Parents, School Fight Over Gym Class For Student With Diabetes

Filed under: In The News

Jack McLaughlin, 11, who has diabetes, needs gym class every morning to stay healthy, his parents say. Credit: Clem Murray, Philadelphia Inquirer / MCT

Students at Lionville Middle School in Exton, Pa. have morning gym class two out of every six days. David and Cathy McLaughlin say their diabetic 11-year-old son Jack needs more exercise than that.

School authorities disagree.

Gym classes rotate with music and reading-skills classes. School authorities tell the Philadelphia Inquirer that the McLaughlins have been offered exercise options for Jack that don't cut into those other classes.



It boils down to the 1973 Rehabilitation Act. The federal law requires school districts to provide services designed to meet each student's individual educational needs.

Jack with his parents David and Cathy McLaughlin. Credit: Clem Murray, Philadelphia Inquirer / MCT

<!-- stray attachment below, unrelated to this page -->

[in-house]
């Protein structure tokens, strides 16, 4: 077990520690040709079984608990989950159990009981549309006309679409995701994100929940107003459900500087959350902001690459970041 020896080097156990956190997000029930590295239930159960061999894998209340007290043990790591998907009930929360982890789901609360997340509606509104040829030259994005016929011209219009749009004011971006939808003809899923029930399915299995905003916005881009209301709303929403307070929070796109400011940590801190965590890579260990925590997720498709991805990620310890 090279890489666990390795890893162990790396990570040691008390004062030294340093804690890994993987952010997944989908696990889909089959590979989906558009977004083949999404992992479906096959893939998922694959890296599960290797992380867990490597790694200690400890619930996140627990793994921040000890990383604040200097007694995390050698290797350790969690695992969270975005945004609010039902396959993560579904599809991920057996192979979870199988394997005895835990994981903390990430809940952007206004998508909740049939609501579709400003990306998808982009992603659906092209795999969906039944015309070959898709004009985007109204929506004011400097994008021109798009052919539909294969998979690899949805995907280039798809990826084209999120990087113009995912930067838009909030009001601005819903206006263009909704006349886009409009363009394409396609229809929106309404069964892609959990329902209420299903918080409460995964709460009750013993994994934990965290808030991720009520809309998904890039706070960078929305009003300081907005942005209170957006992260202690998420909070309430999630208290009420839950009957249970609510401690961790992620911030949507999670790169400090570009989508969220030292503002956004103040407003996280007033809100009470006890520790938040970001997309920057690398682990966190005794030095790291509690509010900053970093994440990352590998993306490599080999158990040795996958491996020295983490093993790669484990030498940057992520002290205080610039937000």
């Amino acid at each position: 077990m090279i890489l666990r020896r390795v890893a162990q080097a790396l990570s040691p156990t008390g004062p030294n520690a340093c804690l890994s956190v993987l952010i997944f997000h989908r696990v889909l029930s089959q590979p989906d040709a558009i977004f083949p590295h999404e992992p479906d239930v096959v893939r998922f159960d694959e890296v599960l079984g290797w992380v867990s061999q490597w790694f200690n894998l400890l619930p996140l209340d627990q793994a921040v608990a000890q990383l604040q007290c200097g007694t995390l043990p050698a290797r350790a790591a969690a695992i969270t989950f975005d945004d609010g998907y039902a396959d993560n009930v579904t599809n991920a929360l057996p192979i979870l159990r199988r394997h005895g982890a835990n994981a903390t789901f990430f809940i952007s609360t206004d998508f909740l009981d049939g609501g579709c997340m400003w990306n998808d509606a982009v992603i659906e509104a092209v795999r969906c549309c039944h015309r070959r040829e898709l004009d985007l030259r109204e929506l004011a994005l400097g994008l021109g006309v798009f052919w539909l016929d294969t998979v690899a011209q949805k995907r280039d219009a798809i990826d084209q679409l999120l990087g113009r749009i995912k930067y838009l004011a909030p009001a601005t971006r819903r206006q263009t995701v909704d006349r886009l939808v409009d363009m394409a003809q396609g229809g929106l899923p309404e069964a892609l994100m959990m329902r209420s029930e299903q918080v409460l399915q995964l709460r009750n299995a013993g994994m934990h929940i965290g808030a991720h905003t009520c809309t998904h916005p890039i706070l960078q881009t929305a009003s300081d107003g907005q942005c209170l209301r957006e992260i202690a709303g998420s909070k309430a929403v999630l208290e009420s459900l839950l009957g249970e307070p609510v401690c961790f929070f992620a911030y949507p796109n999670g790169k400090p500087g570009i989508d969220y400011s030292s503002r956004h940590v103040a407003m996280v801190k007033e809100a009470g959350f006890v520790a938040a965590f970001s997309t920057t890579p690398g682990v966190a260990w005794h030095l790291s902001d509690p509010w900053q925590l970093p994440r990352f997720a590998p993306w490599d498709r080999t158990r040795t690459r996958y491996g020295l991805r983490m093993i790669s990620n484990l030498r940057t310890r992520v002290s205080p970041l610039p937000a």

The McLaughlins and school officials disagree on how important the gym classes are for Jack.

His parents say the insulin-dependent sixth-grader needs daily exercise to counter an after-breakfast sugar spike. Jack tells the Inquirer that morning physical activity helps him through the rest of the day.

"I did feel a lot better [after morning gym class]," he tells the paper. "I don't see what the big deal is."

School officials said the McLaughlins have not sufficiently demonstrated that Jack's health would be threatened without daily gym classes, instead of informal exercise opportunities such as a school walking club and intramural sports. Both sides will present their arguments at a hearing Dec. 16.

Kelly Darr, a lawyer with the Disability Rights Network of Pennsylvania, tells the Inquirer that the McLaughlins have to prove that Jack will not get the same quality of education as his classmates if he doesn't have gym every day. If they can do that, she says, "they've got a pretty good case."

However, Darr tells the newspaper, the accommodation the family seeks is unusual. Plus, some diabetes specialists aren't convinced by the McLaughlins' arguments.

Howe tells the paper that the McLaughlins risk sending "a message that children with diabetes need special treatment, and that is not the case."



Cathy McLaughlin tells the Inquirer that she wants her 11-year-old son to fit in. "But my overriding concern is to make wise choices with regard to his health, both today and in the future, and to help him enrich his school day."

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Start by teaching him that it is safe to do so.